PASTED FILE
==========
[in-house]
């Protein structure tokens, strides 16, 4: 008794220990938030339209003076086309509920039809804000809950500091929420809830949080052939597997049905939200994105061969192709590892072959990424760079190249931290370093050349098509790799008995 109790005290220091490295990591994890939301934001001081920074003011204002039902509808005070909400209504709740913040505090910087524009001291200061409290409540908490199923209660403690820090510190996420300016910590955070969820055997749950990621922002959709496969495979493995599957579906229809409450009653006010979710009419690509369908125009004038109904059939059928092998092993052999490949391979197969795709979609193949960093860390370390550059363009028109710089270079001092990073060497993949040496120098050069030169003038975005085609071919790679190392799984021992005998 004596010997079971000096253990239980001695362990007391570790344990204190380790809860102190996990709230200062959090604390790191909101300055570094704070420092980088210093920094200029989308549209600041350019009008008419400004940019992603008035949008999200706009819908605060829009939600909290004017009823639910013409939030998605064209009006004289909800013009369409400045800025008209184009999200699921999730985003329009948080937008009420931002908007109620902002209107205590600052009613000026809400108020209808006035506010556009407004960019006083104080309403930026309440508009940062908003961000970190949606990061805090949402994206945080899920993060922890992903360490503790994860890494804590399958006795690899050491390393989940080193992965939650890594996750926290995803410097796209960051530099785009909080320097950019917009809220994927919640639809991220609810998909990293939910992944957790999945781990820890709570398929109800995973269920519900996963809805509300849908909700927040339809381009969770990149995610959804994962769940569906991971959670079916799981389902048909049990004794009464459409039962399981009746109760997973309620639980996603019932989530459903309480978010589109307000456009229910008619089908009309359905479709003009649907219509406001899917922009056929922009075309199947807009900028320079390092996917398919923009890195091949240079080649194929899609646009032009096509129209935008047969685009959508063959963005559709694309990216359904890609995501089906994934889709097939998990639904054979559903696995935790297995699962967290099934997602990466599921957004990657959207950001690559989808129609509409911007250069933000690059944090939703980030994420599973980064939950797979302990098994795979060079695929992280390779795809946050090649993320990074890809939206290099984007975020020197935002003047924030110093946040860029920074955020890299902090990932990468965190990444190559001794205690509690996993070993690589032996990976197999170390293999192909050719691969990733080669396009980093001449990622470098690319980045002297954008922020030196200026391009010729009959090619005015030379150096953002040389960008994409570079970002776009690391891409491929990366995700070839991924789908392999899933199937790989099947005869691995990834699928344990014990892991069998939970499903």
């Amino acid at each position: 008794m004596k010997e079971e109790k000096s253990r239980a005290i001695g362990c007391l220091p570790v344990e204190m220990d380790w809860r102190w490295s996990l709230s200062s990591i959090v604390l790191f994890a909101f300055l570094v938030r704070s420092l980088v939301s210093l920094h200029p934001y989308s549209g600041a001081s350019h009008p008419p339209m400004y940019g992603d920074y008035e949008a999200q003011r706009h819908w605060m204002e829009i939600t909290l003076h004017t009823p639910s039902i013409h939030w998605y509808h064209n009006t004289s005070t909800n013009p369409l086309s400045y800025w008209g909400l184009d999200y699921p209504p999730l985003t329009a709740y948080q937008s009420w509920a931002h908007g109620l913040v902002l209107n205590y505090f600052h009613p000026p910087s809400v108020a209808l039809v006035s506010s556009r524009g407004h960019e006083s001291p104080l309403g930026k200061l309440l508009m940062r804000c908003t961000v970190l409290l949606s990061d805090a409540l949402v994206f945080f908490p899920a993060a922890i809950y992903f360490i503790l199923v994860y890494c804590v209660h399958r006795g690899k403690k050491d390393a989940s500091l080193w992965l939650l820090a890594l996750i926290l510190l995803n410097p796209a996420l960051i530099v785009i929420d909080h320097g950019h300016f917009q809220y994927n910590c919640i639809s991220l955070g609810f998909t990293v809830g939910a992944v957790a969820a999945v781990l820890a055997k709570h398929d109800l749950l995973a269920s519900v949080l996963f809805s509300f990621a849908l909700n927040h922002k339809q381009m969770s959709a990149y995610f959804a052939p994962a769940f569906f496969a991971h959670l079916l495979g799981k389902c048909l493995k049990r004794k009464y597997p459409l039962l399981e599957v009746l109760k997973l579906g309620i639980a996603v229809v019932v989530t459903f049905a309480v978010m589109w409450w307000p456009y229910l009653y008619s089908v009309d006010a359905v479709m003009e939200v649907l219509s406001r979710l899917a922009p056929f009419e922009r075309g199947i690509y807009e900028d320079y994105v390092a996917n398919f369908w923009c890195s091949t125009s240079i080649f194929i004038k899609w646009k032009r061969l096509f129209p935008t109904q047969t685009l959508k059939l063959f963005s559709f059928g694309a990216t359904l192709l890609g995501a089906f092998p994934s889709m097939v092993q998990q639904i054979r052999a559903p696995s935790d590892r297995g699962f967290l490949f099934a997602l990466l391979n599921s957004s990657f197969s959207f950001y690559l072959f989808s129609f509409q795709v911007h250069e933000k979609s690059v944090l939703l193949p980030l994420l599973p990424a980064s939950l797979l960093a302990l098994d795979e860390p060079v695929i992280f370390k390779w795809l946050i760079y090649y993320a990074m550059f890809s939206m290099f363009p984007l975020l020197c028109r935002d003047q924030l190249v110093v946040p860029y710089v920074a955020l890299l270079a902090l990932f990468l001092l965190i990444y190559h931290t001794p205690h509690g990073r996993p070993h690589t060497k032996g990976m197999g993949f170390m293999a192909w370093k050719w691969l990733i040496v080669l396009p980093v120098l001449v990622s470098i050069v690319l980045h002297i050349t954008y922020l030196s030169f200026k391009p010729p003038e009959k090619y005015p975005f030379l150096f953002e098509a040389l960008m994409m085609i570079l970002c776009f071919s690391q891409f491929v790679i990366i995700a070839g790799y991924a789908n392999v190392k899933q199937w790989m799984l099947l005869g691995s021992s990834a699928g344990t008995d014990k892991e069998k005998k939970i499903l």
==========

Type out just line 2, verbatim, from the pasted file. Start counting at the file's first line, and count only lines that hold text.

């Protein structure tokens, strides 16, 4: 008794220990938030339209003076086309509920039809804000809950500091929420809830949080052939597997049905939200994105061969192709590892072959990424760079190249931290370093050349098509790799008995 109790005290220091490295990591994890939301934001001081920074003011204002039902509808005070909400209504709740913040505090910087524009001291200061409290409540908490199923209660403690820090510190996420300016910590955070969820055997749950990621922002959709496969495979493995599957579906229809409450009653006010979710009419690509369908125009004038109904059939059928092998092993052999490949391979197969795709979609193949960093860390370390550059363009028109710089270079001092990073060497993949040496120098050069030169003038975005085609071919790679190392799984021992005998 004596010997079971000096253990239980001695362990007391570790344990204190380790809860102190996990709230200062959090604390790191909101300055570094704070420092980088210093920094200029989308549209600041350019009008008419400004940019992603008035949008999200706009819908605060829009939600909290004017009823639910013409939030998605064209009006004289909800013009369409400045800025008209184009999200699921999730985003329009948080937008009420931002908007109620902002209107205590600052009613000026809400108020209808006035506010556009407004960019006083104080309403930026309440508009940062908003961000970190949606990061805090949402994206945080899920993060922890992903360490503790994860890494804590399958006795690899050491390393989940080193992965939650890594996750926290995803410097796209960051530099785009909080320097950019917009809220994927919640639809991220609810998909990293939910992944957790999945781990820890709570398929109800995973269920519900996963809805509300849908909700927040339809381009969770990149995610959804994962769940569906991971959670079916799981389902048909049990004794009464459409039962399981009746109760997973309620639980996603019932989530459903309480978010589109307000456009229910008619089908009309359905479709003009649907219509406001899917922009056929922009075309199947807009900028320079390092996917398919923009890195091949240079080649194929899609646009032009096509129209935008047969685009959508063959963005559709694309990216359904890609995501089906994934889709097939998990639904054979559903696995935790297995699962967290099934997602990466599921957004990657959207950001690559989808129609509409911007250069933000690059944090939703980030994420599973980064939950797979302990098994795979060079695929992280390779795809946050090649993320990074890809939206290099984007975020020197935002003047924030110093946040860029920074955020890299902090990932990468965190990444190559001794205690509690996993070993690589032996990976197999170390293999192909050719691969990733080669396009980093001449990622470098690319980045002297954008922020030196200026391009010729009959090619005015030379150096953002040389960008994409570079970002776009690391891409491929990366995700070839991924789908392999899933199937790989099947005869691995990834699928344990014990892991069998939970499903």